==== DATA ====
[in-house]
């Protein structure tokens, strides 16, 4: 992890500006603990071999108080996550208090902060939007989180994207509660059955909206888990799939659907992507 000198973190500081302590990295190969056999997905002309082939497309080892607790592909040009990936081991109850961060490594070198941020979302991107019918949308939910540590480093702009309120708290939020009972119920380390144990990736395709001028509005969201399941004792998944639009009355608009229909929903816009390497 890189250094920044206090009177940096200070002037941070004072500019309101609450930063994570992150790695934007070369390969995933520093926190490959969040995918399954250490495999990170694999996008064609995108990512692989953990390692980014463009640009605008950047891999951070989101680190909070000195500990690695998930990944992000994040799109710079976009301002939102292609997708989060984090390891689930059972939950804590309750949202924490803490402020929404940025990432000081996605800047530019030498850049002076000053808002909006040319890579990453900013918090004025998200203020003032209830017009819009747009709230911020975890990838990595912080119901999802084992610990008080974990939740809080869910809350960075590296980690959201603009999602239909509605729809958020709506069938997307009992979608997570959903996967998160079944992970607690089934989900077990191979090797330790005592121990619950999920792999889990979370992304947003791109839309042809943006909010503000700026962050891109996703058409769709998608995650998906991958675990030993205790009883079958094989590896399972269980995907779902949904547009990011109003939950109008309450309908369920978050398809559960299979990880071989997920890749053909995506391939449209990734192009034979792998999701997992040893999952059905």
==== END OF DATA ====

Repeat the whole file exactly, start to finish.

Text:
[in-house]
């Protein structure tokens, strides 16, 4: 992890500006603990071999108080996550208090902060939007989180994207509660059955909206888990799939659907992507 000198973190500081302590990295190969056999997905002309082939497309080892607790592909040009990936081991109850961060490594070198941020979302991107019918949308939910540590480093702009309120708290939020009972119920380390144990990736395709001028509005969201399941004792998944639009009355608009229909929903816009390497 890189250094920044206090009177940096200070002037941070004072500019309101609450930063994570992150790695934007070369390969995933520093926190490959969040995918399954250490495999990170694999996008064609995108990512692989953990390692980014463009640009605008950047891999951070989101680190909070000195500990690695998930990944992000994040799109710079976009301002939102292609997708989060984090390891689930059972939950804590309750949202924490803490402020929404940025990432000081996605800047530019030498850049002076000053808002909006040319890579990453900013918090004025998200203020003032209830017009819009747009709230911020975890990838990595912080119901999802084992610990008080974990939740809080869910809350960075590296980690959201603009999602239909509605729809958020709506069938997307009992979608997570959903996967998160079944992970607690089934989900077990191979090797330790005592121990619950999920792999889990979370992304947003791109839309042809943006909010503000700026962050891109996703058409769709998608995650998906991958675990030993205790009883079958094989590896399972269980995907779902949904547009990011109003939950109008309450309908369920978050398809559960299979990880071989997920890749053909995506391939449209990734192009034979792998999701997992040893999952059905």